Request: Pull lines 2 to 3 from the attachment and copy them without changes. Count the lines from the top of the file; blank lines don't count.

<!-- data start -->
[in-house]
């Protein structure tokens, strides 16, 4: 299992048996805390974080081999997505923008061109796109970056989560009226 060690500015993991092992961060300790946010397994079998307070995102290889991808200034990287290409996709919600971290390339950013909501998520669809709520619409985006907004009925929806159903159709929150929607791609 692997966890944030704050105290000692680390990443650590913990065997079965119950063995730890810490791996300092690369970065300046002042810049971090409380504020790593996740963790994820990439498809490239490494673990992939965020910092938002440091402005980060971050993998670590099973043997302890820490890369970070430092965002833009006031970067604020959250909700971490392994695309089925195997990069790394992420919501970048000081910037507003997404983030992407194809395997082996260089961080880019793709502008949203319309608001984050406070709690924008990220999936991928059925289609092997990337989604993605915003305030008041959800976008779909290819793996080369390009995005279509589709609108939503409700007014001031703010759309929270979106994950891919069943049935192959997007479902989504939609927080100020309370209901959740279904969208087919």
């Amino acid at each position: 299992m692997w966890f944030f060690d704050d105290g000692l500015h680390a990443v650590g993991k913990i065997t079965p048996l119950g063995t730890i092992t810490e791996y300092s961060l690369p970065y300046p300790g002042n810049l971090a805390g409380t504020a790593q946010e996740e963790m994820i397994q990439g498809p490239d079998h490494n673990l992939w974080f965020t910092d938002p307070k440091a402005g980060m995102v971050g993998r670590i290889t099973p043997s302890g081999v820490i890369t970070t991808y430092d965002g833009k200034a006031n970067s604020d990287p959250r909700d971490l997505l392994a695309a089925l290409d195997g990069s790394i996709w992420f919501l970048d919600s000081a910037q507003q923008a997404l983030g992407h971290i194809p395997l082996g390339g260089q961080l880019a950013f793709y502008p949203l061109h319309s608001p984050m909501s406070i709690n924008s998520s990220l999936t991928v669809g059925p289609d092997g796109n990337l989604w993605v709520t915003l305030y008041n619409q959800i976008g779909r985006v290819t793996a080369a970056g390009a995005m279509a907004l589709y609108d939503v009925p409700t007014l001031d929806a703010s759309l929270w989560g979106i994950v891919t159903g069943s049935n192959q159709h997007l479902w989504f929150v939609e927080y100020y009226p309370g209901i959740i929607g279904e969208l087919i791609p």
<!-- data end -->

């Protein structure tokens, strides 16, 4: 299992048996805390974080081999997505923008061109796109970056989560009226 060690500015993991092992961060300790946010397994079998307070995102290889991808200034990287290409996709919600971290390339950013909501998520669809709520619409985006907004009925929806159903159709929150929607791609 692997966890944030704050105290000692680390990443650590913990065997079965119950063995730890810490791996300092690369970065300046002042810049971090409380504020790593996740963790994820990439498809490239490494673990992939965020910092938002440091402005980060971050993998670590099973043997302890820490890369970070430092965002833009006031970067604020959250909700971490392994695309089925195997990069790394992420919501970048000081910037507003997404983030992407194809395997082996260089961080880019793709502008949203319309608001984050406070709690924008990220999936991928059925289609092997990337989604993605915003305030008041959800976008779909290819793996080369390009995005279509589709609108939503409700007014001031703010759309929270979106994950891919069943049935192959997007479902989504939609927080100020309370209901959740279904969208087919």
């Amino acid at each position: 299992m692997w966890f944030f060690d704050d105290g000692l500015h680390a990443v650590g993991k913990i065997t079965p048996l119950g063995t730890i092992t810490e791996y300092s961060l690369p970065y300046p300790g002042n810049l971090a805390g409380t504020a790593q946010e996740e963790m994820i397994q990439g498809p490239d079998h490494n673990l992939w974080f965020t910092d938002p307070k440091a402005g980060m995102v971050g993998r670590i290889t099973p043997s302890g081999v820490i890369t970070t991808y430092d965002g833009k200034a006031n970067s604020d990287p959250r909700d971490l997505l392994a695309a089925l290409d195997g990069s790394i996709w992420f919501l970048d919600s000081a910037q507003q923008a997404l983030g992407h971290i194809p395997l082996g390339g260089q961080l880019a950013f793709y502008p949203l061109h319309s608001p984050m909501s406070i709690n924008s998520s990220l999936t991928v669809g059925p289609d092997g796109n990337l989604w993605v709520t915003l305030y008041n619409q959800i976008g779909r985006v290819t793996a080369a970056g390009a995005m279509a907004l589709y609108d939503v009925p409700t007014l001031d929806a703010s759309l929270w989560g979106i994950v891919t159903g069943s049935n192959q159709h997007l479902w989504f929150v939609e927080y100020y009226p309370g209901i959740i929607g279904e969208l087919i791609p």